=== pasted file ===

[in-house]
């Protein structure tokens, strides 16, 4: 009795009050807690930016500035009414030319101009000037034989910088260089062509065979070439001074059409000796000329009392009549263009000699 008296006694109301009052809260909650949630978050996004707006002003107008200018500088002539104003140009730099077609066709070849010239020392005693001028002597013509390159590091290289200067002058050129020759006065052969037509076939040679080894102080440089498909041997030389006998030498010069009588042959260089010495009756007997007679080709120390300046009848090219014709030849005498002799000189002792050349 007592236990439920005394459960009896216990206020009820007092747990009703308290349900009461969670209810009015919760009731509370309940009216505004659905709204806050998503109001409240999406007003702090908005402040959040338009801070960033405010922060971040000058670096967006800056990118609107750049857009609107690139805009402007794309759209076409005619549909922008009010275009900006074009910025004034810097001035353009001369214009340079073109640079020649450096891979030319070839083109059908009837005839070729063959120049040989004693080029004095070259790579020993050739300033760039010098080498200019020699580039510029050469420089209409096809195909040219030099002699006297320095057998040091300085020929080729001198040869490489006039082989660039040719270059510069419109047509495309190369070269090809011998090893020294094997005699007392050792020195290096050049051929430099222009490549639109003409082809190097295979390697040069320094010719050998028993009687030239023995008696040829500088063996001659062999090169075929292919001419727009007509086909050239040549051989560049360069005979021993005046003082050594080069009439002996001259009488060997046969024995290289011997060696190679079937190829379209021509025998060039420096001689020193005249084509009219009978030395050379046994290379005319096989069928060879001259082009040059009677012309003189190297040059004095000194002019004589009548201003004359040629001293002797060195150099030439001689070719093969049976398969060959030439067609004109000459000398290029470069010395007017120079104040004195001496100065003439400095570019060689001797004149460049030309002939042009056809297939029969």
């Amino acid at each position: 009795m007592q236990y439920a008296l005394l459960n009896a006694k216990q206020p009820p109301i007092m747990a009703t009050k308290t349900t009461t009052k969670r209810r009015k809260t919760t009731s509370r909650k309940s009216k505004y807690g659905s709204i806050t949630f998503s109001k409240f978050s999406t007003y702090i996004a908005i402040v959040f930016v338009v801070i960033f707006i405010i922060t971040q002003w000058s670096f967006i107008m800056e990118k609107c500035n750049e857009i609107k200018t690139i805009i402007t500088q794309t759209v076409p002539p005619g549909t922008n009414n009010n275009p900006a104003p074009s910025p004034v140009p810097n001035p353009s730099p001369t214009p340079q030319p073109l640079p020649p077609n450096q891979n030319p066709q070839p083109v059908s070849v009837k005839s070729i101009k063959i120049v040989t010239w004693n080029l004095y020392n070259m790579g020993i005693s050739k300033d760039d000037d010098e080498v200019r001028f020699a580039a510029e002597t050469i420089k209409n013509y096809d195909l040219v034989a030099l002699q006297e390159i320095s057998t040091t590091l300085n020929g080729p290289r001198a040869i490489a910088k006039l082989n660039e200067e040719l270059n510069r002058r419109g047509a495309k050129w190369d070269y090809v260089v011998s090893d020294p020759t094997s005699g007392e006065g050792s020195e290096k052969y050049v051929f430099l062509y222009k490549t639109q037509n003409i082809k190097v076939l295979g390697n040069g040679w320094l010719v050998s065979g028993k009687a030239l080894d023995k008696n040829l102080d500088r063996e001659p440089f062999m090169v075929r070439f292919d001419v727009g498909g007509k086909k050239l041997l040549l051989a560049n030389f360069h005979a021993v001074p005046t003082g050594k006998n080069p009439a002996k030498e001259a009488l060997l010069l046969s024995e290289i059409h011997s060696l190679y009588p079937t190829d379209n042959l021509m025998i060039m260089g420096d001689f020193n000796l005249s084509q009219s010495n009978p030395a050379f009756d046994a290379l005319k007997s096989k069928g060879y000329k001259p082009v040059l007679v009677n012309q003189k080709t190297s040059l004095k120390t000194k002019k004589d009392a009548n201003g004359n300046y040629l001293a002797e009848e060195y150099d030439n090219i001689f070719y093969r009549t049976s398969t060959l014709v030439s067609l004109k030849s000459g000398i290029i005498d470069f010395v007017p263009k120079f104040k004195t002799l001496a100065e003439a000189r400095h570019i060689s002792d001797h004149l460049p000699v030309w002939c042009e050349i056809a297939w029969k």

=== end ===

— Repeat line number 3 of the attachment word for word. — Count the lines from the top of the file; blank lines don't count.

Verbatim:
């Amino acid at each position: 009795m007592q236990y439920a008296l005394l459960n009896a006694k216990q206020p009820p109301i007092m747990a009703t009050k308290t349900t009461t009052k969670r209810r009015k809260t919760t009731s509370r909650k309940s009216k505004y807690g659905s709204i806050t949630f998503s109001k409240f978050s999406t007003y702090i996004a908005i402040v959040f930016v338009v801070i960033f707006i405010i922060t971040q002003w000058s670096f967006i107008m800056e990118k609107c500035n750049e857009i609107k200018t690139i805009i402007t500088q794309t759209v076409p002539p005619g549909t922008n009414n009010n275009p900006a104003p074009s910025p004034v140009p810097n001035p353009s730099p001369t214009p340079q030319p073109l640079p020649p077609n450096q891979n030319p066709q070839p083109v059908s070849v009837k005839s070729i101009k063959i120049v040989t010239w004693n080029l004095y020392n070259m790579g020993i005693s050739k300033d760039d000037d010098e080498v200019r001028f020699a580039a510029e002597t050469i420089k209409n013509y096809d195909l040219v034989a030099l002699q006297e390159i320095s057998t040091t590091l300085n020929g080729p290289r001198a040869i490489a910088k006039l082989n660039e200067e040719l270059n510069r002058r419109g047509a495309k050129w190369d070269y090809v260089v011998s090893d020294p020759t094997s005699g007392e006065g050792s020195e290096k052969y050049v051929f430099l062509y222009k490549t639109q037509n003409i082809k190097v076939l295979g390697n040069g040679w320094l010719v050998s065979g028993k009687a030239l080894d023995k008696n040829l102080d500088r063996e001659p440089f062999m090169v075929r070439f292919d001419v727009g498909g007509k086909k050239l041997l040549l051989a560049n030389f360069h005979a021993v001074p005046t003082g050594k006998n080069p009439a002996k030498e001259a009488l060997l010069l046969s024995e290289i059409h011997s060696l190679y009588p079937t190829d379209n042959l021509m025998i060039m260089g420096d001689f020193n000796l005249s084509q009219s010495n009978p030395a050379f009756d046994a290379l005319k007997s096989k069928g060879y000329k001259p082009v040059l007679v009677n012309q003189k080709t190297s040059l004095k120390t000194k002019k004589d009392a009548n201003g004359n300046y040629l001293a002797e009848e060195y150099d030439n090219i001689f070719y093969r009549t049976s398969t060959l014709v030439s067609l004109k030849s000459g000398i290029i005498d470069f010395v007017p263009k120079f104040k004195t002799l001496a100065e003439a000189r400095h570019i060689s002792d001797h004149l460049p000699v030309w002939c042009e050349i056809a297939w029969k």